and also any closure of hearing aid offices/branches due to coronavirus? I could be wrong but starting to think the coronavirus crisis is impacting the testing and buying of hearing aids on many levels. I believe govt. services and heath care providers that sell HA’s might be diverting all their attention to dealing with the spreading virus. Also I wonder if HA dealers/Audi’s (at this time) might not want close proximity with patients during this trying time. From my viewpoint hearing loss and hearing aids are a medical condition that need to addressed when ever the need arises but I’m starting to think the coronavirus is impacting hearing aid service.
My audiology appointment for April 15 was canceled a couple of days ago. There is a read l impact on all sorts of services including audiology here in Oregon.
My follow-up for next Monday the 30th has been moved to 7 May. Was really really hoping to get earmolds made but I will have to keep chugging with these semimaddening domes for a bit longer. But if it saves one person, it’s worth it.
My clinic shut down early last week, along with pretty much every other medical clinic providing non life-sustaining services in the province. All non-essential workplaces are closed. Everyone is isolating at home.
I’m just surprised that this is even a question at this point. Go home. Stay home. Expect not to have any appointments for a few months. For christ’s sake, wash your hands if you touch anything in public. Mortality rate for 70+ is nearly 10%.
I know a person on this forum has seen his shipments prolooooonged! I also know all clinics here from dentist physiotherapist audiologist and prosthetics are closed.
I know my audiologist is still open and has been declared an essential service. At the same time a lot of places have decided on their own to shut down. Whether he is able to get new aids or not I couldn’t say. He has said that he’s only gotten 3 cancelations so far. He does seem to be spreading appt further a part so there’s no back up in the waiting room. Again I haven’t heard about shipping delays but I can’t imagine there not being any. So now let’s hear all the negative comments about how he is single handedly spreading the virus throughout the planet. Please note I haven’t mentioned what steps he’s taken to keep his patients safe.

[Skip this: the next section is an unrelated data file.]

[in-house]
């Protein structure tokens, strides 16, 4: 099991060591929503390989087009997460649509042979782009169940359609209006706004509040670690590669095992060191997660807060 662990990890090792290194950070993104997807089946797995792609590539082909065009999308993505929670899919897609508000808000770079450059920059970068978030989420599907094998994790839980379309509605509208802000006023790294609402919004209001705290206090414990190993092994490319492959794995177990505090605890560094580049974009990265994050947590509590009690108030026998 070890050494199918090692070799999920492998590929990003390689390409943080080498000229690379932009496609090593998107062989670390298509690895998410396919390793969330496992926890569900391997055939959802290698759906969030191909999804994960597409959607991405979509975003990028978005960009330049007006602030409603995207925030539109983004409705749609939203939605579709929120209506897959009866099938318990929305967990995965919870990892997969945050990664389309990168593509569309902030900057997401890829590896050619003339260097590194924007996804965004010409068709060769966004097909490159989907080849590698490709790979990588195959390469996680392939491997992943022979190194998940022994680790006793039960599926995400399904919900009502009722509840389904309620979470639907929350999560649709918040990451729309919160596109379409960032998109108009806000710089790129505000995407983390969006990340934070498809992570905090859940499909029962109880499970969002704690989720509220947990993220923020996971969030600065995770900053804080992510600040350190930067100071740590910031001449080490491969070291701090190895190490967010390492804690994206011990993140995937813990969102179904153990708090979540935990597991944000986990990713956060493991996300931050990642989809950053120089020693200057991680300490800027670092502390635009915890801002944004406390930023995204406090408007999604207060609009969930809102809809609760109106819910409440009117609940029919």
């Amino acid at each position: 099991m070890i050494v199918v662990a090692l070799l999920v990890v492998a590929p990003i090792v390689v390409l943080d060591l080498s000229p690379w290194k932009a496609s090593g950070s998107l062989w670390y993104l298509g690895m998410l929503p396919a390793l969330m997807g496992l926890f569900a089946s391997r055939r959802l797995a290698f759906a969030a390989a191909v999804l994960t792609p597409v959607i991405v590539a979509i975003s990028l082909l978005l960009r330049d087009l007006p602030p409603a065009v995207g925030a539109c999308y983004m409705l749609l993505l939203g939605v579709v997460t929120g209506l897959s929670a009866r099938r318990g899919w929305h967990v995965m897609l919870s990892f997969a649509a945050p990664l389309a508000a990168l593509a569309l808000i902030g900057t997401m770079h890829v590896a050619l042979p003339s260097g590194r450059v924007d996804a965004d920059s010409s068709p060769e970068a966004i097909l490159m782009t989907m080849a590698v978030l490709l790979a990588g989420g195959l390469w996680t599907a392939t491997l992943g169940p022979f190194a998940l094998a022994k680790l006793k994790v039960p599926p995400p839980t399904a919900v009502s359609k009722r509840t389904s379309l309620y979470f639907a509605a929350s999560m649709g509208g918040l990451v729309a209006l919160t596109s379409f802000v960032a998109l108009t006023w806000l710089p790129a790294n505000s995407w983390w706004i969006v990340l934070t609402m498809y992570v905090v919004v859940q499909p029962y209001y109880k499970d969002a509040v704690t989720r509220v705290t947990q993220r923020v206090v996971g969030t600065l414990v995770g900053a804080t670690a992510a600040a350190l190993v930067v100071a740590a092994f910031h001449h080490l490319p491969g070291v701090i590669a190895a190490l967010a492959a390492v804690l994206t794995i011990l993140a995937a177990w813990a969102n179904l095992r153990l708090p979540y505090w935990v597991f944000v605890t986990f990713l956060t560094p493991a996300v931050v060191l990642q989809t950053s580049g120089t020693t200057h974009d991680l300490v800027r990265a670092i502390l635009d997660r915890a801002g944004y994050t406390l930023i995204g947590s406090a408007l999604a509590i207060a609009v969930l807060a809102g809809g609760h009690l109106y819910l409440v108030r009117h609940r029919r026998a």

Yes, my audiologist dept in a hospital has closed in Calif. They said check in in about a month. They said they too have to take care of themselves.
Since I’m wearing my old aids until the new ones get back from repair it doesn’t matter if I don’t hear well, I’m homebound anyway so it doesn’t matter.
There’s a difference between being open for everything because you are deemed an essential service, and being open for essential services.
There’s no way for you (or him) to know that he is not a silent carrier. Act appropriately.
It has been absolutely surreal watching how slow my American colleagues have been on this matter.
Just out of curiosity. Where are you from Neville
I think of myself as only being middle-of-the-road on speed-of-growing-concern. Things are changing quickly, though, and sometimes days feel like weeks. My father, who is in the highest risk group and a retired doctor, isolated himself in early February. We thought he was being slightly alarmist at the time.
@Neville You must not have heard, we’re going to be back to complete normal and open for business by Easter, rarin’ to go, and it’s going to be just beautiful or something, everyone gathered in their churches. Totally not creating massive new outbreak clusters across this great big clusterf…I mean nation, of ours. Or something. Hell if I know.
Having worked through SARS as he probably did, not alarmist at all.